Attorneys have a love-hate relationship with social media. Of course it’s usually a handy tool for marketing/promotion and providing everyday users with legal tips, but it can be a complex situation when it comes to clients themselves airing their opinions all over social media about a potential legal case.
Soulja Boy’s Twitter bounty threats about ex-girlfriend Nia Riley and Skrill Dilly are one recent example of a celebrity who has ruffled feathers for himself and gotten the attention of officers and attorney(s). But he’s not alone.
Chris Brown’s run-in with the law
Using Chris Brown’s latest run-in with the law as an example, social media may have helped media outlets with getting information that law enforcement hadn’t already provided. On Aug. 30, former beauty queen Baylee Curran accused the pop star of pulling a gun on her at his Tarzana home and saying she was trying to steal jewelry. In turn, Chris Brown released a three-part Instagram post explaining the standoff outside of his home.
While social media onlookers speculated on who was telling the truth, an official statement from Miss California Regional 2016 pageant team confirmed that she was dethroned two months after she won for unrelated reasons but refused to give back the crown and sash. Although dethroned, Curran continued to post photos of herself with the Miss California attire on. She also made a point of posting a video giving her side in the Chris Brown debacle. Then there were the grand larceny accusations from 2003.
For a legal team, this may have been a gift in their lap showcasing proof of dishonesty. Brown’s Sept. 20 trial has been delayed while police try to gather more evidence, according to USA Today.
Desiigner’s legal drama
In other recent news, Desiigner’s alleged road rage incident that lead to a felony gun charge on Sept. 8 luckily did not include any Instagram photos to tie him to the incident. Of course songs like “Timmy Turner” proudly boasting “All my killas said they with me” didn’t particularly help convince observers that he couldn’t possibly have a firearm in the car. Although the 302 steroid pills found inside of the vehicle may have lead to Fabolous-like facial expressions, L.A. Times reported that these all belonged to the driver. Even under this kind of radar, like clockwork, yet another social media video was released from the “Panda” rapper, with Tyga and Desiigner showing off stacks of money.
Billboard Magazine reported that Desiigner was able to dodge the drug and gun charge because he accepted an “adjournment in contemplation of dismissal (ACD), or a negotiated settlement that can result in a case being sealed or dismissed.”
This doesn’t mean that Desiigner was found “not guilty” on the drug and gun possession charges. It simply means a judge decided to give the rapper the benefit of the doubt. The case against Desiigner has just been adjourned from the court calendar for six months. After six months, the case will be dismissed and sealed if Desiigner doesn’t get charged for any other legal infractions.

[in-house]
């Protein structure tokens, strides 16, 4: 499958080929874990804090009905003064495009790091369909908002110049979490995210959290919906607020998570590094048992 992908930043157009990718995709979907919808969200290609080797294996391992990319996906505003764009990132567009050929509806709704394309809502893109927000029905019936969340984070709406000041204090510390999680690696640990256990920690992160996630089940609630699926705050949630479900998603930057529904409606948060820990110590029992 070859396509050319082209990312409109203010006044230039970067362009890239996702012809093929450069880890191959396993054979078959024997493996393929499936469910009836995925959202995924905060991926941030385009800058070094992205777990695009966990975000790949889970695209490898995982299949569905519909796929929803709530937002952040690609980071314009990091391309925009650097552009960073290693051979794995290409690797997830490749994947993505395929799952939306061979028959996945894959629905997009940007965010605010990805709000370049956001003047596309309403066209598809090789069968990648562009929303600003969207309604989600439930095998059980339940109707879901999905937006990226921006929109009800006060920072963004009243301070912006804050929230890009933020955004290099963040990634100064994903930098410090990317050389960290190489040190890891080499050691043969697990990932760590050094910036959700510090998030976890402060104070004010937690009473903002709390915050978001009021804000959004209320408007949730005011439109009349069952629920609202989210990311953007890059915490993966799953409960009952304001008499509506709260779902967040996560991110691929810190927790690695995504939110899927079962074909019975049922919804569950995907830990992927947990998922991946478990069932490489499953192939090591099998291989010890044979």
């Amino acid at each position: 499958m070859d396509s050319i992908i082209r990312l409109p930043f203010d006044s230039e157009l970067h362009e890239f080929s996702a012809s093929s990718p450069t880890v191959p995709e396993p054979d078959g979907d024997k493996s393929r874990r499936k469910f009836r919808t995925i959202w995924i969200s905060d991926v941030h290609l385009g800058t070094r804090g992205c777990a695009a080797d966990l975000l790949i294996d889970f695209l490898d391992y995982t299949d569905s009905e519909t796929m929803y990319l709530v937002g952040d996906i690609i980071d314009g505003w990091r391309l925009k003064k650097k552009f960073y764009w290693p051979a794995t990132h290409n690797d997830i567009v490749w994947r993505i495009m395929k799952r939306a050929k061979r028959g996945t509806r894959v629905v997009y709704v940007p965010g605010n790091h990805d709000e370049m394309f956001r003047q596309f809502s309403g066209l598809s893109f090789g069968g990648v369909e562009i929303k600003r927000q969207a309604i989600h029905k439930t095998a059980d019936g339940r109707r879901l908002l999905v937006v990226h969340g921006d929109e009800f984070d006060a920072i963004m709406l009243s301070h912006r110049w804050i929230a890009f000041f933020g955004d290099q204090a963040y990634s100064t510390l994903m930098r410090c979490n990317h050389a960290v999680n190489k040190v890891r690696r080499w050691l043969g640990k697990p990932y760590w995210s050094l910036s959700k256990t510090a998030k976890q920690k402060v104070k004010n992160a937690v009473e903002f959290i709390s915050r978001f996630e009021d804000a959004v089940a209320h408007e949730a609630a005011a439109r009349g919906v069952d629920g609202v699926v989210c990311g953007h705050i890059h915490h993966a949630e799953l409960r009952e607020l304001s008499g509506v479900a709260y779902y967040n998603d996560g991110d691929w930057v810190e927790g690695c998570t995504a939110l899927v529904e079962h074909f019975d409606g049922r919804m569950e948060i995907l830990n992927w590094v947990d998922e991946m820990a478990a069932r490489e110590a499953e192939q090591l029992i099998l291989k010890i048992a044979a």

The case can be reinstated and the court process will continue where it left off if Desiigner is arrested again on a new criminal charge. Breezy’s case, on the other hand, looks weaker each day.
Know your rights
But these incidents still bring up a larger issue about the rights of celebrities and noncelebrities when they are arrested:
- Right to remain silent. When arrested, the individual has the right to not say anything. Any statements made to the police during the arrest and while in custody can be used against that person in a court of law. However, the potential arrestee still does have to speak up to explain he (or she) wants to exercise that right. The silent treatment won’t cut it.
- Right to an attorney. If an arrestee requests an attorney, the police officer legally has to refrain from asking further questions. However, if an arrestee continues to speak after requesting an attorney, all of those statements can be used against this person in a court of law.
- Consent to search. Generally speaking, a police officer needs consent or a warrant to search each person and personal property. However, there are exceptions. One example would be a search incident to an arrest (ex. looking for drugs during a potential drug sale or a gun search for a 911-related call involving immediate gun threats). Traffic violations may also be eligible for searching the open areas of a car (ex. marijuana seeds clearly visible from a cup holder).
In addition to knowing basic legal rights, it’s always a good idea to not incriminate oneself on social media accounts about what an officer (or lawyer) may find. General rule of thumb: If an arrestee wouldn’t tell this same information to the officer standing in front of him, don’t post it on Twitter, Facebook, Instagram, etc.
Have more questions about your legal rights when arrested? Contact J. Paye & Associates today.
Shamontiel L. Vaughn contributed to this blog. Find out more about her at Shamontiel.com.
The information contained here is intended to provide useful information on the topic covered but should not be construed as one-size-fits-all legal advice. Speak to an attorney specifically about your contractual agreement for specific terms and conditions.